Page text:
Throughout the Sierra Leone conflict, many girls and young women are abducted and sexually abused. The result of the abuse and suffering is often pregnancy. Especially after the end of civil war in 2002, young mothers who return to their communities confront social stigmatization. This has had marginalizing effects for both mothers and their children. Eva Holt-Rusmore'... Read More

Effects of Environmental Atrazine Contamination on Rana Pipiens Gonadal Development

Patricia Hom, Haas Scholar 2004 - 2005 : Integrative Biology

Atrazine is the most widely used herbicide in the U.S., with over 76 million pounds of the active ingredient applied annually. Recently, atrazine has been shown to cause endocrine disrupting effects in many vertebrates. When treated with atrazine in the lab, male Rana pipiens develop pseudohermaphrotidic testes which produce oocytes instead of sperm. This phenomenon... Read More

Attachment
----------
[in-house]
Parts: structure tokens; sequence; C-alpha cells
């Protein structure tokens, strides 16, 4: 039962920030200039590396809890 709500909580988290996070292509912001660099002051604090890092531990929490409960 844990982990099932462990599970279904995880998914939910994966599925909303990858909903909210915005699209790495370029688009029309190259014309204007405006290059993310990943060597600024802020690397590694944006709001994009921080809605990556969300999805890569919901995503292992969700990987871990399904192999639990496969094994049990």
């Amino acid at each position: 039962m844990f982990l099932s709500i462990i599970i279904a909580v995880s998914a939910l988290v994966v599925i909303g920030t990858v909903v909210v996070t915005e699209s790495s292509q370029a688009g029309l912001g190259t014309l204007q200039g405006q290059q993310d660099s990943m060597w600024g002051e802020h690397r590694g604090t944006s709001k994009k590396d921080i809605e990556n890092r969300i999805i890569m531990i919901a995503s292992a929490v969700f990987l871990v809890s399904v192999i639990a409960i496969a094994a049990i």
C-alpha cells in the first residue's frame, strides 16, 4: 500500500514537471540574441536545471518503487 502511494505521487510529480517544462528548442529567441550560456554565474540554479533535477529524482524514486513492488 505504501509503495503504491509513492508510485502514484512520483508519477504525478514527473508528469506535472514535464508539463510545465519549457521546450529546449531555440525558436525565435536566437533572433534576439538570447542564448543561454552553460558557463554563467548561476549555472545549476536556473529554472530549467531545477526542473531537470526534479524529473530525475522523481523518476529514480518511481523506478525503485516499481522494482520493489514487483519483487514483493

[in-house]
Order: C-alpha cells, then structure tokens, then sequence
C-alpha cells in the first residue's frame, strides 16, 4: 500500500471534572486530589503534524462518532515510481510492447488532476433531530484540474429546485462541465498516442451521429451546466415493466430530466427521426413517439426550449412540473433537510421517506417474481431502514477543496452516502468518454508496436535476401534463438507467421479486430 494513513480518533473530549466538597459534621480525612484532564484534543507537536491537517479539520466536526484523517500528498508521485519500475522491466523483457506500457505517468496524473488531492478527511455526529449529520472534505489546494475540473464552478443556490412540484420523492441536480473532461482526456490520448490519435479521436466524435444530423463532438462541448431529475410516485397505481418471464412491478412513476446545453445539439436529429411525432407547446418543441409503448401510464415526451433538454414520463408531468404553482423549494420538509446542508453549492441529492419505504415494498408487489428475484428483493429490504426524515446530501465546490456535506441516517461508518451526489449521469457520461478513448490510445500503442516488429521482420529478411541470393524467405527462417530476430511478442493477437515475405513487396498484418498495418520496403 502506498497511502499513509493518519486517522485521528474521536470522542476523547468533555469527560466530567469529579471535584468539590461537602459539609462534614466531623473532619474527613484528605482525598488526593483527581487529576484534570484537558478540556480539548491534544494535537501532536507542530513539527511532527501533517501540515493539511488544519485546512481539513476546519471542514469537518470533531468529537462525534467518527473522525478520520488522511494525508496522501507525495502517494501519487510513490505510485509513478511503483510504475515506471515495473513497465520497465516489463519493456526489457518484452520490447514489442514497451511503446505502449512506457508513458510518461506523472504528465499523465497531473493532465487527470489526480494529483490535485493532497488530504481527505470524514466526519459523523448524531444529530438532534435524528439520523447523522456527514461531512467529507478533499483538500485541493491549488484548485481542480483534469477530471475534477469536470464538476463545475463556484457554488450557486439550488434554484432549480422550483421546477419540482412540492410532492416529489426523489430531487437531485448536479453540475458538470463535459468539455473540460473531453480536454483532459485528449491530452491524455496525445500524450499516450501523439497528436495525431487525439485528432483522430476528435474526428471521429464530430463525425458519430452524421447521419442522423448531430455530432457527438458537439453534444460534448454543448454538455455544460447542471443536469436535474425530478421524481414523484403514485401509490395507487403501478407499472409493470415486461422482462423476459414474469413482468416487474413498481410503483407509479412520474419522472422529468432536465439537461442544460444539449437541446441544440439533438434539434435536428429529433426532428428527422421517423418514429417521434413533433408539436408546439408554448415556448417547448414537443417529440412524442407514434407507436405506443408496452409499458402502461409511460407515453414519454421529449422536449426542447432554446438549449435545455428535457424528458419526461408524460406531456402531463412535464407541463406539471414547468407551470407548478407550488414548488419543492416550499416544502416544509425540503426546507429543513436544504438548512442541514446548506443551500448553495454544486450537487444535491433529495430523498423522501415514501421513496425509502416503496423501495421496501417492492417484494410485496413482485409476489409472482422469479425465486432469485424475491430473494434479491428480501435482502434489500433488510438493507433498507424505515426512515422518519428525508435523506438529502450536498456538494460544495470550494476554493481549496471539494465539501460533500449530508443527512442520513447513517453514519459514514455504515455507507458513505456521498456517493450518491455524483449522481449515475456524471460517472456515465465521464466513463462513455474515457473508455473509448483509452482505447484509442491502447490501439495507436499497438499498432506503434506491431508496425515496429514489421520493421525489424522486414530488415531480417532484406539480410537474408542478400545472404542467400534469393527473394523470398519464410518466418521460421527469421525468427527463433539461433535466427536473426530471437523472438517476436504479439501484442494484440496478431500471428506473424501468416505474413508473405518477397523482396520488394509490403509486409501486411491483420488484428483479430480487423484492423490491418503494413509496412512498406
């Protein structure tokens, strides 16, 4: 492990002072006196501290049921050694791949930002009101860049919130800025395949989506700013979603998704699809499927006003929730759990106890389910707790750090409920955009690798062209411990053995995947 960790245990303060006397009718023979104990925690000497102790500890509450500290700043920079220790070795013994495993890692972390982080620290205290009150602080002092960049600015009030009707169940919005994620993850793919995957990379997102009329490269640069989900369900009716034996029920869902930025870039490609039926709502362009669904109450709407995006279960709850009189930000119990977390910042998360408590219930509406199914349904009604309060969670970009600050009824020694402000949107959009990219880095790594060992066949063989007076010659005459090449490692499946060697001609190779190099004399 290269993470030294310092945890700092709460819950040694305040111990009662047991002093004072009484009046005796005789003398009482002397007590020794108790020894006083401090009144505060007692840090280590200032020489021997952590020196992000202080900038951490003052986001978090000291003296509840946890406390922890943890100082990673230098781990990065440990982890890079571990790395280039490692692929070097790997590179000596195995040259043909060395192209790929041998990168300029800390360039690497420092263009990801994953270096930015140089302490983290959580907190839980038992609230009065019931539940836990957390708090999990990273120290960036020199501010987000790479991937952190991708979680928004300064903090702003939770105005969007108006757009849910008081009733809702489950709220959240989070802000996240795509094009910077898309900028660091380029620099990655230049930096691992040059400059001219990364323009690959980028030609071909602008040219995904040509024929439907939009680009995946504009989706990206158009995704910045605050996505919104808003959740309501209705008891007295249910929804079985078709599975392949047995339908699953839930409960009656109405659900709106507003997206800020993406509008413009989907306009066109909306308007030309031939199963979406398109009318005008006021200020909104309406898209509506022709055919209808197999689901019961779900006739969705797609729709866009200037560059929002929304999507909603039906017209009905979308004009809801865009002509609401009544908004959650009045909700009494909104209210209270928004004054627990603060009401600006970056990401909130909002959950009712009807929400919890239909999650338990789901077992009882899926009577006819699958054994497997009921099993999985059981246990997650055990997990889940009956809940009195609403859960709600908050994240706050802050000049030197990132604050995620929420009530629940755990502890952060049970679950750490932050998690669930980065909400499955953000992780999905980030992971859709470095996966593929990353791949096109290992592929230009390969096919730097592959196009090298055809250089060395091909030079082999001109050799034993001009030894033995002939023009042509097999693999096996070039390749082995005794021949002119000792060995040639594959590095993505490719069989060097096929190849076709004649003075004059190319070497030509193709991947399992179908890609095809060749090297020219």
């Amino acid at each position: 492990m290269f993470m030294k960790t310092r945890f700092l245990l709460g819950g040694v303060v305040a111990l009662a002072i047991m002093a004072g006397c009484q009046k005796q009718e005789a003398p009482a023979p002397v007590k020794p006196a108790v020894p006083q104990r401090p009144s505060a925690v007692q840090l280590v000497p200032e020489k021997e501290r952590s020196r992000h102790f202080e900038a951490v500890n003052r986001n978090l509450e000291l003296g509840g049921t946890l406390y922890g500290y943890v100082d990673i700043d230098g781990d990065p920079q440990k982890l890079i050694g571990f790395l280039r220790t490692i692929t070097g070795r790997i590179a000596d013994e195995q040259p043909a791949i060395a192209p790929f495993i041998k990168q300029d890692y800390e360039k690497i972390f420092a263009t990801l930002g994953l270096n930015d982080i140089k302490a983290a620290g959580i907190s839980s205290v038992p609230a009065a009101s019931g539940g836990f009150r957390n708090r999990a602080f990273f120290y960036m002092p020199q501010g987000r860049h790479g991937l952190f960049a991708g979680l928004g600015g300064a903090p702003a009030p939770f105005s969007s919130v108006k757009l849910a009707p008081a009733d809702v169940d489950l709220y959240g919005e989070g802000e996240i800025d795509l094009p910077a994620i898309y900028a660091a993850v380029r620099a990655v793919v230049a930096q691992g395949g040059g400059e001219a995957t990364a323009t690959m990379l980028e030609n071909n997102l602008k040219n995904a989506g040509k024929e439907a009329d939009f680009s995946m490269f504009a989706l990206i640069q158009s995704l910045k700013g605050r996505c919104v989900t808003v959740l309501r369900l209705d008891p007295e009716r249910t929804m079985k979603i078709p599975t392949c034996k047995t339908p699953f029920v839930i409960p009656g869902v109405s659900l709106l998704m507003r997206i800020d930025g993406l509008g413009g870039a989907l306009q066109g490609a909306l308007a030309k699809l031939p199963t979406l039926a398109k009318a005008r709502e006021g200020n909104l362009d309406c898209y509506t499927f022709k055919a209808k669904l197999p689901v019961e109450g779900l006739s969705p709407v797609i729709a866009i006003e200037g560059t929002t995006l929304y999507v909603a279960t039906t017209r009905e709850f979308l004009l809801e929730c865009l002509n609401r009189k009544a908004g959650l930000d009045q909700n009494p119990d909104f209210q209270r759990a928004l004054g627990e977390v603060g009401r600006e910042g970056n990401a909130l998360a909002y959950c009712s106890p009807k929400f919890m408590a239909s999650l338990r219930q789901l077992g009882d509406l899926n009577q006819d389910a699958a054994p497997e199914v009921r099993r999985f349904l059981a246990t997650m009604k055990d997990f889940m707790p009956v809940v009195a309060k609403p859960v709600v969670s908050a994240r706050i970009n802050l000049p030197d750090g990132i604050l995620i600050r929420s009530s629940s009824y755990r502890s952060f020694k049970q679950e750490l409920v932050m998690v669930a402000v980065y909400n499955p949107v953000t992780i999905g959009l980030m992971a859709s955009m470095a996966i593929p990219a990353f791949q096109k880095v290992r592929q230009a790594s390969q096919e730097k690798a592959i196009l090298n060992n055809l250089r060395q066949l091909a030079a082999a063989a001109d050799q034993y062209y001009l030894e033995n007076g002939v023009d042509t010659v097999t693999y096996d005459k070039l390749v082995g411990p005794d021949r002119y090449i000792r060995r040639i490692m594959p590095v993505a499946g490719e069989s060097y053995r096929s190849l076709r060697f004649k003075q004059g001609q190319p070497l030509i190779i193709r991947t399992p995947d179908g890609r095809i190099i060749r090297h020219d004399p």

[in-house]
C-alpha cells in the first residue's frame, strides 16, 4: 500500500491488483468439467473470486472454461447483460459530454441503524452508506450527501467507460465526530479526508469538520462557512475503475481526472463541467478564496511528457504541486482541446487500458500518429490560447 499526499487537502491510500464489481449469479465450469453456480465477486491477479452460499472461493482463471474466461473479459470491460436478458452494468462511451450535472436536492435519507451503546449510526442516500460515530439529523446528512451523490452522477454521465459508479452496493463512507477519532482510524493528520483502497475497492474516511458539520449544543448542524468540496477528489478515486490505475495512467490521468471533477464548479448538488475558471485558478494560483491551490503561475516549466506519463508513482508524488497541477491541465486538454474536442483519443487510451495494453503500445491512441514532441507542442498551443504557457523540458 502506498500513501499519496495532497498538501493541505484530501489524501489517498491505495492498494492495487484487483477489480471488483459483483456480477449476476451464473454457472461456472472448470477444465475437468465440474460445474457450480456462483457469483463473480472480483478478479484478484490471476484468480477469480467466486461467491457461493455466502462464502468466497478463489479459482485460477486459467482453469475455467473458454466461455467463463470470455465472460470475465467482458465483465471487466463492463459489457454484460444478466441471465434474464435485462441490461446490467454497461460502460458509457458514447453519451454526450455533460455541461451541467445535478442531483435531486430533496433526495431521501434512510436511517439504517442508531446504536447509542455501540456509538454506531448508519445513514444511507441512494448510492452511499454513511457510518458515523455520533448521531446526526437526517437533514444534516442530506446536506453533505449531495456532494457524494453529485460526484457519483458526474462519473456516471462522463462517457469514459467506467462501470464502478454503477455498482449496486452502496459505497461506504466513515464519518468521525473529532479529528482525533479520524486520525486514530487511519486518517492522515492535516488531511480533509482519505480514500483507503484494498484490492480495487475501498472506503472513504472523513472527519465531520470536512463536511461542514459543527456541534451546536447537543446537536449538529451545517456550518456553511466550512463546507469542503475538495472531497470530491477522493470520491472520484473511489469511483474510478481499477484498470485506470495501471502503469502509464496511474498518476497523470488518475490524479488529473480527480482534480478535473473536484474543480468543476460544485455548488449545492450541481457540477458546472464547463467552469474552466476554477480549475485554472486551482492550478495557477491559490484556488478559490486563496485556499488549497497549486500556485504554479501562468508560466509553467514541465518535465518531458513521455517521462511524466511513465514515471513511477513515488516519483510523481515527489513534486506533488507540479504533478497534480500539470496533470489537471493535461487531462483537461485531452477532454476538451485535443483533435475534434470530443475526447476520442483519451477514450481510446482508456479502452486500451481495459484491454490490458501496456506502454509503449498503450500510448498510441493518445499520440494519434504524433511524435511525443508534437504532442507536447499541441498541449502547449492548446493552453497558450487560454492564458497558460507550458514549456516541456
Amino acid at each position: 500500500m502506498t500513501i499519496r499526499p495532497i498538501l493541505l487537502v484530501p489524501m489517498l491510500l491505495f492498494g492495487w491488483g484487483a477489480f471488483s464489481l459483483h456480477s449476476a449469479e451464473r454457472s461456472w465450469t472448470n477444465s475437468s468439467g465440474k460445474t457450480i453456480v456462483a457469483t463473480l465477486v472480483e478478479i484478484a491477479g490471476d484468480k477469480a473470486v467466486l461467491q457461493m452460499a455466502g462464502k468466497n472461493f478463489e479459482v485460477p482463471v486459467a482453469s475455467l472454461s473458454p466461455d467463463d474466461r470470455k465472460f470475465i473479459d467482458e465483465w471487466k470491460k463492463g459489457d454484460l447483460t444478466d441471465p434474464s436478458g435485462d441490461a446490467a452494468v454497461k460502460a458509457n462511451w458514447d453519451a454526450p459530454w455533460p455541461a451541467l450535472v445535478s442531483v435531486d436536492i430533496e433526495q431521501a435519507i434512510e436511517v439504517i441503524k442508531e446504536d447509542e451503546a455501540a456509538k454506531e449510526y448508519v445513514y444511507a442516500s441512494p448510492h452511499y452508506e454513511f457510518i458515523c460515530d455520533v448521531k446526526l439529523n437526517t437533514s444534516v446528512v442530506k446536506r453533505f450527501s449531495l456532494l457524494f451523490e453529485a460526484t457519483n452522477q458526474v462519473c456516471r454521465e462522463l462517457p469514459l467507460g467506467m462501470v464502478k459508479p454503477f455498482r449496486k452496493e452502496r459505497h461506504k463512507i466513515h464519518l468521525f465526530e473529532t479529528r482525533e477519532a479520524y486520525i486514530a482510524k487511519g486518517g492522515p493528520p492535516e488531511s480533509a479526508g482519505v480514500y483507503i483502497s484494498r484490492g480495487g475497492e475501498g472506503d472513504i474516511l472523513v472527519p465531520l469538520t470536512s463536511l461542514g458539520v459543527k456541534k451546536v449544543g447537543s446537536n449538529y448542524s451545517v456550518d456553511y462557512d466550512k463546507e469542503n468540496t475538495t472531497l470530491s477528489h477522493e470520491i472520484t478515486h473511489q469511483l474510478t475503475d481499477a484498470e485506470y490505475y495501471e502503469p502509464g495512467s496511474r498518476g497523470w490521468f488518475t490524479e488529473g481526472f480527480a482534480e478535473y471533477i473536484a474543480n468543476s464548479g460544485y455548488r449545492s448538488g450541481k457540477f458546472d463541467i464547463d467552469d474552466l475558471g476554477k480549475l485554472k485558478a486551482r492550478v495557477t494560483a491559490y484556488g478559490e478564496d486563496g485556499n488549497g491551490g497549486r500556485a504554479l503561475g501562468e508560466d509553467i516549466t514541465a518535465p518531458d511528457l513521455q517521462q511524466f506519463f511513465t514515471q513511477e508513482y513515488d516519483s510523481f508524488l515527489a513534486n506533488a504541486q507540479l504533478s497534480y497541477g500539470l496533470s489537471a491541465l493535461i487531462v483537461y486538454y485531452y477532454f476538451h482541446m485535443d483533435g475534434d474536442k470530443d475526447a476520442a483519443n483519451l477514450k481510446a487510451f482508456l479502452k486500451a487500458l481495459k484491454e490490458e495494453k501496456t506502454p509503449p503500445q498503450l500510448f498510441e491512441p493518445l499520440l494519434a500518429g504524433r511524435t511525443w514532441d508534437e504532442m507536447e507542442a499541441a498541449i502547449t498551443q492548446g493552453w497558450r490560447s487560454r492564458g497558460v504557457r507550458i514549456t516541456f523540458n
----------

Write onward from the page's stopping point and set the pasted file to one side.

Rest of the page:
Ketwea Bea Nswa: Susu and Institutional Microfinance Models in Ghana

Ernest Honya, Haas Scholar 2012 - 2013 : Development Studies

Susu is a traditional microfinance scheme in Ghana that has been ignored by commercial banks and microfinance institutions in the country. Ernest’s research asks why Ghana does not have an institutionally acceptable microfinance model that is specifically designed to fit the socio-economic and cultural needs of Ghanaians. His project will first investigate the susu... Read More

Workin' Man Blues: Negotiating Class and Gender in a Downwardly Mobile Timber Community

Katherine Hood, Haas Scholar 2010 - 2011 : Sociology

While the recent economic downturn has brought national attention to the plight of the newly unemployed, downward mobility has been a steady feature of American society for generations. For Americans, however, downward mobility means facing not only declining economic prospects, but also the stigma of violating a cherished cultural norm: the pursuit of the American... Read More